On today's show:
Can I Get an Amen?
(Starts at 7:42)
Aretha Franklin's "Amazing Grace," recorded in 1972 at the New Temple Missionary Baptist Church in South L.A., became the biggest-selling gospel album of all time, and the biggest-selling album of her career. But the accompanying documentary film was tied up for decades by technical and legal issues. (Franklin claimed she never approved the film deal.) After Franklin's death last year, her estate reached an agreement with producer Alan Elliott, and the film finally arrives in theaters on April 5. Elliott spoke with The Frame's John Horn about the film's long saga.
Putting the bad notes behind?
(Starts at :45)
The Gay Men’s Chorus of Los Angeles is marking its 40th anniversary with a string of performances. But clouds hang over the celebrations with allegations of sexual harassment by a former board chairman and a $400,000 deficit. But interim executive director Lou Spisto tells guest host Steven Cuevas that the Chorus’ leadership is determined to right the ship.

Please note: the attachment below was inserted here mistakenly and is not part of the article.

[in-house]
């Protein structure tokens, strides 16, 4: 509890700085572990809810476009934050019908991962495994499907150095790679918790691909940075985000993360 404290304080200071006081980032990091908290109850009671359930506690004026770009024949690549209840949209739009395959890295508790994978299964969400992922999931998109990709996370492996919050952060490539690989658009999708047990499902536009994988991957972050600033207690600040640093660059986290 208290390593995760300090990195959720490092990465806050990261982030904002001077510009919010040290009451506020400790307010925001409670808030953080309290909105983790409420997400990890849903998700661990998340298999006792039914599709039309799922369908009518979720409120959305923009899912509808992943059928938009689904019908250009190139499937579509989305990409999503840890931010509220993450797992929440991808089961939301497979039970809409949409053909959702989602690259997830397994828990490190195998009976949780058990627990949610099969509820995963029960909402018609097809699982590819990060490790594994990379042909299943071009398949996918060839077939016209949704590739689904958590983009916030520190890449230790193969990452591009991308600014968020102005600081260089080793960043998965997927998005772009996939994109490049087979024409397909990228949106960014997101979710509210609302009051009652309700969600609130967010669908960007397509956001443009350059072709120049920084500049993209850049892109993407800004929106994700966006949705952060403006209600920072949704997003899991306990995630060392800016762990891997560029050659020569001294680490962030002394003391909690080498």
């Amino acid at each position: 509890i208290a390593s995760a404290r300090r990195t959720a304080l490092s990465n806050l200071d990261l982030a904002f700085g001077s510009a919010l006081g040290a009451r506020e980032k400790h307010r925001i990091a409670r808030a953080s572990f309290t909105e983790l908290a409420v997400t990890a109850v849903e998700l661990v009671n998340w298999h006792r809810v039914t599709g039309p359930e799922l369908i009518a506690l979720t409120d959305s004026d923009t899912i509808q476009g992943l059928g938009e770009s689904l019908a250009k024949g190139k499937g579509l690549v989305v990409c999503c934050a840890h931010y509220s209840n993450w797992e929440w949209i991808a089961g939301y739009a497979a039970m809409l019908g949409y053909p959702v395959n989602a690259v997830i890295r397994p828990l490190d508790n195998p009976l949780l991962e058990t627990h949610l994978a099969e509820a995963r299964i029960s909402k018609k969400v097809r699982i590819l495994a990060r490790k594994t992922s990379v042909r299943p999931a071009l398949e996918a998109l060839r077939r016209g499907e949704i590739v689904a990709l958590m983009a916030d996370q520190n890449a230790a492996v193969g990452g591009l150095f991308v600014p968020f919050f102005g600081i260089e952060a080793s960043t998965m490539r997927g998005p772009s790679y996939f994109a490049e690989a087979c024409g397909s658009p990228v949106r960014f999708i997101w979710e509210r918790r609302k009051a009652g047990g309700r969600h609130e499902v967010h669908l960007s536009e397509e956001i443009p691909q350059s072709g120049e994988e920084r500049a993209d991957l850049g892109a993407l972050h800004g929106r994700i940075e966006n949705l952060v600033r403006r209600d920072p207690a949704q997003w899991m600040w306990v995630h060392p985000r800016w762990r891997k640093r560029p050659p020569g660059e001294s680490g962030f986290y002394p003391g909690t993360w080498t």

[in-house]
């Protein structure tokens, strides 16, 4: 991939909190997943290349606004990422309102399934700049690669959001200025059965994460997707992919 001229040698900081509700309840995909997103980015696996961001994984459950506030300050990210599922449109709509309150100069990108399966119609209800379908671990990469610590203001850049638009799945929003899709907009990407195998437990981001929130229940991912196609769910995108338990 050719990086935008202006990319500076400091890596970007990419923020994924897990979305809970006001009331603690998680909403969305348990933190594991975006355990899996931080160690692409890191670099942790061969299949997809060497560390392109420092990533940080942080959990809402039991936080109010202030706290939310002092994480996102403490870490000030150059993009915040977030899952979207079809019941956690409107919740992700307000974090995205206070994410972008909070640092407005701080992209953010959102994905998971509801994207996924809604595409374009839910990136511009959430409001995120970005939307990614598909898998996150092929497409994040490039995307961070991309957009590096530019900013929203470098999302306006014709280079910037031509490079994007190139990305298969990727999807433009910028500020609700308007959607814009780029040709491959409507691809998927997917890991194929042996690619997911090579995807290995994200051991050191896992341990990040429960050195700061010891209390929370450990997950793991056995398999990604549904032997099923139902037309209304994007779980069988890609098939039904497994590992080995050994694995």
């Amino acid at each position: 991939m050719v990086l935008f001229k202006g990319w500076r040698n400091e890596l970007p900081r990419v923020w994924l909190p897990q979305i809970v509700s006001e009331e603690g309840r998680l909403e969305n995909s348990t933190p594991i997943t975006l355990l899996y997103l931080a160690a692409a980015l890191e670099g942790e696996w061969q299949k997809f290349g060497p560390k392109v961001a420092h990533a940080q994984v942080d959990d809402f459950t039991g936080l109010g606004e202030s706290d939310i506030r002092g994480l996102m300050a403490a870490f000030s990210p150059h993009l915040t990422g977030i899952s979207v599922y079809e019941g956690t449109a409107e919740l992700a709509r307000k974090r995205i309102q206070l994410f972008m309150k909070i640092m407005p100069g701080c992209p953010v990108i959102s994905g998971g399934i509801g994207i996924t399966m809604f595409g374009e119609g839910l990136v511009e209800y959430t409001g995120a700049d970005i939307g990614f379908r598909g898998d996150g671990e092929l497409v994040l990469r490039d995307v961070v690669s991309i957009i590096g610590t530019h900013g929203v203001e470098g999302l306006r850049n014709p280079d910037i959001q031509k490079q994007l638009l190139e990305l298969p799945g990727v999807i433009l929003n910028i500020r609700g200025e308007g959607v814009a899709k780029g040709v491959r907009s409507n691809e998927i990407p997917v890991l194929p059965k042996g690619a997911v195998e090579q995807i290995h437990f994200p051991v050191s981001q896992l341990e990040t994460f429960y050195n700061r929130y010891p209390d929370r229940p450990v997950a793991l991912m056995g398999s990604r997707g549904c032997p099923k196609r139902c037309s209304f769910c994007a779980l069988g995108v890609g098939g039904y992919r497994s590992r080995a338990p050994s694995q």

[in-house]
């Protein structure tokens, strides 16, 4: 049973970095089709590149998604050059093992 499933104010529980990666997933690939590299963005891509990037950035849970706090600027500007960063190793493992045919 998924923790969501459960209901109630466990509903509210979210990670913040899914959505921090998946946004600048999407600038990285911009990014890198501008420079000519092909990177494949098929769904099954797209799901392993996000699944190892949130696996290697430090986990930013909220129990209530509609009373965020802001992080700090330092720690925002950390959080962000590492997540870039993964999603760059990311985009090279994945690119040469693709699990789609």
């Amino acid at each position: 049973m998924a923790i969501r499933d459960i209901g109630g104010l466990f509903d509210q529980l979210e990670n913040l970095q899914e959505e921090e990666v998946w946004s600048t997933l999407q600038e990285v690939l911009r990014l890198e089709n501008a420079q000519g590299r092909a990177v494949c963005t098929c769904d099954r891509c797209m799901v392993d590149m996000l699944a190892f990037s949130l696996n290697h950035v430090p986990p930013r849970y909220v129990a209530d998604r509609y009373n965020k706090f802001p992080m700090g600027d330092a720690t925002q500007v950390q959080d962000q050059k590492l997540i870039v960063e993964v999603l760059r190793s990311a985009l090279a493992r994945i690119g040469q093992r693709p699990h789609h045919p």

Theater as catharsis on Skid Row
(Starts at 19:34)
Most people know “LAPD” as an acronym for the Los Angeles Police Department. But “LAPD” also stands for the Los Angeles Poverty Department — an award-winning performance group that formed in L.A.’s skid row back in 1985. The company's aim is to tell stories for, with, and about homeless people. The troupe is preparing for the premiere of its latest show, “I Fly! or How to Keep the Devil Down in the Hole.” The artists say they created the show after a beloved member of their community was shot and killed by police. Frame contributor Marcos Nájera has our story.